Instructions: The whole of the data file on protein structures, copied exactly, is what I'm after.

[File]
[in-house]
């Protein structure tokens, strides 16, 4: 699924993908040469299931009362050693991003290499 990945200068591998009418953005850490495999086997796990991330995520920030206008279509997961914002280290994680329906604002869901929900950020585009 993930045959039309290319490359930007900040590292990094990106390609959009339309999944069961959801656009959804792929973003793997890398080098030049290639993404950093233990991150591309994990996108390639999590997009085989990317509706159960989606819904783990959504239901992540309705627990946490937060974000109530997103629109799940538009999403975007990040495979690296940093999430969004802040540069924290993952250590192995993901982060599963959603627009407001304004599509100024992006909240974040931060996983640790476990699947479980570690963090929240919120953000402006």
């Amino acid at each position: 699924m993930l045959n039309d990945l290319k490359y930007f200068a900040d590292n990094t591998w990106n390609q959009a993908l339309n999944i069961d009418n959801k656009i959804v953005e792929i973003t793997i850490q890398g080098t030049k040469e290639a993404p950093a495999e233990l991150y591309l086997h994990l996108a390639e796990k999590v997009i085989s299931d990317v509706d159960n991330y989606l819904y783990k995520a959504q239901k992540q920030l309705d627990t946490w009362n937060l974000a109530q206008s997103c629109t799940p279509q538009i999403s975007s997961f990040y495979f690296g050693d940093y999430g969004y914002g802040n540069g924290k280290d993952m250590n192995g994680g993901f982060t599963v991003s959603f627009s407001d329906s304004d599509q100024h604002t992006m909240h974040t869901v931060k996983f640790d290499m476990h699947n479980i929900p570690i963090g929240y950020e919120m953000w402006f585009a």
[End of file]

[in-house]
């Protein structure tokens, strides 16, 4: 699924993908040469299931009362050693991003290499 990945200068591998009418953005850490495999086997796990991330995520920030206008279509997961914002280290994680329906604002869901929900950020585009 993930045959039309290319490359930007900040590292990094990106390609959009339309999944069961959801656009959804792929973003793997890398080098030049290639993404950093233990991150591309994990996108390639999590997009085989990317509706159960989606819904783990959504239901992540309705627990946490937060974000109530997103629109799940538009999403975007990040495979690296940093999430969004802040540069924290993952250590192995993901982060599963959603627009407001304004599509100024992006909240974040931060996983640790476990699947479980570690963090929240919120953000402006």
């Amino acid at each position: 699924m993930l045959n039309d990945l290319k490359y930007f200068a900040d590292n990094t591998w990106n390609q959009a993908l339309n999944i069961d009418n959801k656009i959804v953005e792929i973003t793997i850490q890398g080098t030049k040469e290639a993404p950093a495999e233990l991150y591309l086997h994990l996108a390639e796990k999590v997009i085989s299931d990317v509706d159960n991330y989606l819904y783990k995520a959504q239901k992540q920030l309705d627990t946490w009362n937060l974000a109530q206008s997103c629109t799940p279509q538009i999403s975007s997961f990040y495979f690296g050693d940093y999430g969004y914002g802040n540069g924290k280290d993952m250590n192995g994680g993901f982060t599963v991003s959603f627009s407001d329906s304004d599509q100024h604002t992006m909240h974040t869901v931060k996983f640790d290499m476990h699947n479980i929900p570690i963090g929240y950020e919120m953000w402006f585009a």